Wednesday, February 26, 2014

PRO: Scientists should be advocates if they so choose

In many cases, professionals are held to higher or different standards than the general public because of their expertise. By this I mean that a scientist for instance, will be taken more seriously when discussing a subject they have researched than a non-scientist who has looked up information about a subject. The years of training and expertise give scientists words extra weight; they are supposed to be the most informed, the most objective, the “smart ones”. Some argue that this extra weight and supposed objectivity means that scientists should not be advocates. What if scientists propose bad policy? What if they propose a biased opinion? Etc. But is this fair?

Is it fair to tell a scientist that they are not allowed to be an advocate for policy? The general public is encouraged to be informed about the world around them and advocate for policy which they believe in or feel is right. Scientists are told no. They are told that this is wrong; advocacy is not your place. But if you have spent time studying a conservation issue, for instance, and have shown that a species or population is dangerously close to becoming endangered, then why should you not say something? If you feel strongly about the issue and believe that some policy needs to be put into place to stop something disastrous from happening it is your moral obligation to do so. Not every scientist has to be an advocate for policy, but if a scientist is informed about an issue and is able to make good recommendations, why would we not let them? They have gathered information and are in the best position to interpret it and distribute that information to the public. I do believe that it is important to indicate the difference between what are facts and opinions. 

Scientists should report their facts and then make recommendation on policy on what they believe will help, clearly indicating that these recommendations are just that—recommendations. Not facts.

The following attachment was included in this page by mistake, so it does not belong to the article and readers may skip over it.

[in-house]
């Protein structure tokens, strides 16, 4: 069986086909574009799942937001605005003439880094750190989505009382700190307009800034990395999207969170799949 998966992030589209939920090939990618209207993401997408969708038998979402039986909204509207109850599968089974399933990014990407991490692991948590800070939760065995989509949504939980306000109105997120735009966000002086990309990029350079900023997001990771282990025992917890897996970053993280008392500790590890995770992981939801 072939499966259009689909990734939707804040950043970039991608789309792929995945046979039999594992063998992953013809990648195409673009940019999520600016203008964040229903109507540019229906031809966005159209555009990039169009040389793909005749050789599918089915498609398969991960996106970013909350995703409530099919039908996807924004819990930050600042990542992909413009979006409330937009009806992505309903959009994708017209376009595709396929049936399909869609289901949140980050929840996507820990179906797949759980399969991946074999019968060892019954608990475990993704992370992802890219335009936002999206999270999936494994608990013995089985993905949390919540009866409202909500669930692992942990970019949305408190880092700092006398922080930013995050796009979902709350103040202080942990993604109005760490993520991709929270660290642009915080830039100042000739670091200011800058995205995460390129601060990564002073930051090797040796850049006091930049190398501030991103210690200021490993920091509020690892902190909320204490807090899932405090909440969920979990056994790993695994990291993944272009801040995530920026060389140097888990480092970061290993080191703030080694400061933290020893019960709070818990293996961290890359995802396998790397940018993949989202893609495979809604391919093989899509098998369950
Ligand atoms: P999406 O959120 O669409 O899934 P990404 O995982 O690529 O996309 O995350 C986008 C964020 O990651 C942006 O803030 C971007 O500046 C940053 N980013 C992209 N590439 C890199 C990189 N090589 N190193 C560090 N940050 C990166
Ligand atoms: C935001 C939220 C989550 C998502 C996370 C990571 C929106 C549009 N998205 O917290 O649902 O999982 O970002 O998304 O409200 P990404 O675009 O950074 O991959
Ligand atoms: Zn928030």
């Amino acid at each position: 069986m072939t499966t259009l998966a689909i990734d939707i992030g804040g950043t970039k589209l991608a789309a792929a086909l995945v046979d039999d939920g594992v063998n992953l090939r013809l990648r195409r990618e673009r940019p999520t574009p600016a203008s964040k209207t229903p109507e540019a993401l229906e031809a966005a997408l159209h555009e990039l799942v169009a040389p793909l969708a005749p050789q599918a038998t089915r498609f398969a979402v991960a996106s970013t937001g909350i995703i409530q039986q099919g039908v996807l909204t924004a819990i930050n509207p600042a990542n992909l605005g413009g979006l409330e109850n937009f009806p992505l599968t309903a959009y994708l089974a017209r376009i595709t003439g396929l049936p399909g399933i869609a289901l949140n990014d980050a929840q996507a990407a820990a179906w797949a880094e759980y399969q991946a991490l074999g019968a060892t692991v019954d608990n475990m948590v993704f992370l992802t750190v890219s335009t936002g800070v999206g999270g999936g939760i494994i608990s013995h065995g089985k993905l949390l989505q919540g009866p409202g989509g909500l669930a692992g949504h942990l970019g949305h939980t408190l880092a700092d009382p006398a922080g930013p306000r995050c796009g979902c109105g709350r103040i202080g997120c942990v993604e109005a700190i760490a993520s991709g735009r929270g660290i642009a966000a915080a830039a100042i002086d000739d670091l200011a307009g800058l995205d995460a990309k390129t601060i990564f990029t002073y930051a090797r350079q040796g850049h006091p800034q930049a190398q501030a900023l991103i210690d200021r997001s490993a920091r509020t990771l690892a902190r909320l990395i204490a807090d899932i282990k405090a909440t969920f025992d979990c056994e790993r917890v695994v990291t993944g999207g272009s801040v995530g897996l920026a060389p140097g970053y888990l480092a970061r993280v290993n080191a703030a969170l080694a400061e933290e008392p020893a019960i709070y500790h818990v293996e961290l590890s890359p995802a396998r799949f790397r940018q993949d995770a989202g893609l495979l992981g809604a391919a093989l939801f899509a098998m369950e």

One example is a study that looked at the effect of policy meant to reduce lead poisoning in the California Condors in Arizona and Utah. The study found that the policies that had been put into place had made a difference in reducing condor mortality rates and recommended the policy to be expanded because they expected that this would further decrease mortality rates. In this case, the scientists presented their results and advocated for policy based on their findings. They stated that they would expect the policy to reduce mortality rates but in made no guarantees and did not state it as a fact. If these distinctions are held between fact and opinion there is no reason scientists should not be allowed to advocate if it’s something they wish to do.

Green RE, Hunt WG, Parish CN, Newton I (2008) Effectiveness of Action to Reduce Exposure of Free-Ranging California Condors in Arizona and Utah to Lead from Spent Ammunition. PLoS ONE 3(12): e4022. doi: 10.1371/journal.pone.0004022

1 comment:

  1. As a person who wrote in favor of scientists NOT being advocates, I believe you made a lot of valid points. Since scientists are often held to higher standards because they have spent time studying the issue, why not let them advocate? It's a tricky situation. We worry about scientists becoming corrupt because of money, but what about all the corrupt politicians out there? You are making me second guess my belief!